• Absolutely it does

    In fact, just the other day as I was drinking gin with my friends, I was telling them that we really need to develop greater gin control in the United States. Gin has gotten out of control. Last week gin was seen twerking in New York City, Chicago, and Kookamunga. I heard a report of gin running amok in Moscow and creating traffic delays in Hong Kong. We don't need those kinds of issues in America. We need to control our gin and we need to do it now before it is too late!


  • No it doesn't

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  • Why do we need gun control we need to protect ourselfs

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  • The Right to Keep and Bear arms is an Inalienable Right which cannot be taken away.

    If the 2nd Amendment is repealed, the Right goes not away. Repealing the 1st does not abolish a free press.

    Natural Law, championed by such pre-revolutionary war thinkers as John Locke and Thomas Hobbes held that men are naturally free and equal as part of the justification for understanding legitimate political government as the result of a social contract where people in the state of nature conditionally transfer SOME of their rights to the government in order to better ensure the stable, comfortable enjoyment of their lives, liberty, and property. Since governments exist by the consent of the people in order to protect the rights of the people and promote the public good, governments that fail to do so can be resisted and replaced with new governments. Locke is thus also important for his defense of the right of revolution.

    Under Natural Law, all rights not ceded or given to the government were retained by the people (10th Amendment). As applied to the 2nd Amendment, since the people had never ceded any of their rights of self defense (from criminals or a criminal government) to the government, the right to "Keep and Bear Arms" was not created by the 2nd Amendment, it was merely an acknowledgement of an existing, in-alienable right.

    Quoting from David Kopel's review ( "It Isn't about Duck Hunting: The British Origins of the Right to Arms") :
    "By the middle of the eighteenth century, Blackstone, after describing the three Primary rights of Englishmen--personal security, personal liberty, and private property--then pointed to the five auxiliary rights that served to protect the primary ones:
    'The fifth and last auxiliary right of the subject, that I shall at present mention, is that of having arms for their defence suitable to their condition and degree, and such as are allowed by law ... And it is indeed a public allowance under due restrictions, of the natural right of resistance and self preservation, when the sanctions of society and laws are found insufficient to restrain the violence of oppression.'
    Blackstone's treatise immediately became legal orthodoxy in Great Britain and America. He wrote as if he were merely describing an ancient common law right, rather than one that had come into formal existence in 1689. Just as Blackstone had uncritically accepted the Convention Parliament's claim that it was only recognizing old rights, the Anglo-American legal community uncritically accepted Blackstone--at least until Joyce Malcolm came on the scene.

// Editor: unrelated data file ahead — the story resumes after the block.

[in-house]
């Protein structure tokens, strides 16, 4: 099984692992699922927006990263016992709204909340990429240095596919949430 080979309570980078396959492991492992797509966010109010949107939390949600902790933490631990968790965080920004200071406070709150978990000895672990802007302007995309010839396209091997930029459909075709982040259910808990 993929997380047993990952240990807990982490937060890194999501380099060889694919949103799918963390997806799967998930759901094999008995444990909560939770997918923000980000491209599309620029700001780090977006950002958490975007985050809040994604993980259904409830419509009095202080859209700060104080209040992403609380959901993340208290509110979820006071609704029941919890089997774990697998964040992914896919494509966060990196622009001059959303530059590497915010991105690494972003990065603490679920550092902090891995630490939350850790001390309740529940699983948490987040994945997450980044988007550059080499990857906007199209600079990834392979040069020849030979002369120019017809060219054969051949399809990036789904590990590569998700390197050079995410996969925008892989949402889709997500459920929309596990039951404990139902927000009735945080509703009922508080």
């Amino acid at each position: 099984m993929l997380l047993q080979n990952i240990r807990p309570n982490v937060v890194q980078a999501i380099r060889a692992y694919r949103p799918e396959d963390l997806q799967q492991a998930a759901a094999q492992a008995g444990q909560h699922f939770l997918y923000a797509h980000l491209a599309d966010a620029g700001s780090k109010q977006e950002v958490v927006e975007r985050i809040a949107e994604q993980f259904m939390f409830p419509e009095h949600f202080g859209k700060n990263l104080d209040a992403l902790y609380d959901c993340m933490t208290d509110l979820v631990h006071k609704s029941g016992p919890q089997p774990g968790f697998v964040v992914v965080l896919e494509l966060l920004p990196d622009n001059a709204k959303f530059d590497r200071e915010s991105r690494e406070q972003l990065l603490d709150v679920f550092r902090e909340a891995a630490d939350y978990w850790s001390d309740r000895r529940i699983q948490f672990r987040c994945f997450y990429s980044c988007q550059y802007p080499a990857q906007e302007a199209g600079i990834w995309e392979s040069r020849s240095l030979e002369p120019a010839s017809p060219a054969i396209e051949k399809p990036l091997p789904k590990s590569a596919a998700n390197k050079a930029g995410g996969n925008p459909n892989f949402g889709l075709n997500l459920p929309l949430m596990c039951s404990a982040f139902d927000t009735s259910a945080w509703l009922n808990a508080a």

Repealing the 1st amendment would not repeal your right to worship as the first 8 Amendments are in-alienable, plus the 9th Amendment states that there are other unenumerated rights which exist and can be enforced.

    Those having moral issues over using deadly force can't understand the difference between Murder and Homicide. This excellent paper by Jonathan Spelman takes you through the reasons why it is your Christian Duty to protect yourself and your family, even using deadly force if required.

  • No Prohibition Again!

    How dare you suggest that we don't control the gin in this country. If somebody is of legal drinking age, and they don't drive under the influence, their gin consumption is none of the government's business. If they get liver problems from drinking too much gin, that is between them and their doctor.

  • No, The Right to Bear Arms is Necessary

    The US does not need stricter gun control, if anything there is too much gun control already. The right to bear arms was written into the Bill of Rights from the beginning because the founding fathers understood that the only way to prevent the government from taking too much control was to allow the individual the right to defend themselves. As gun control gets more strict, we move closer to being a police state, with more people in prison now that Communist Russia or China at their worst, and most there for victimless "crimes." Though I am not advocating violence, I think the individual has the right to defend themselves, and this right is slowly but surely being stripped away with gun control.

  • No, I believe that we control our GIN quite well.

    In my opinion,I believe that we control our GIN quite well. Now on the matter of Gun control I would also say that the controls we have in place are quite sound. However we need better enforcement of the existing rules. The fact that individuals who are not of sound mind are allowed to purchase and use guns against other people in the USA is disturbing.

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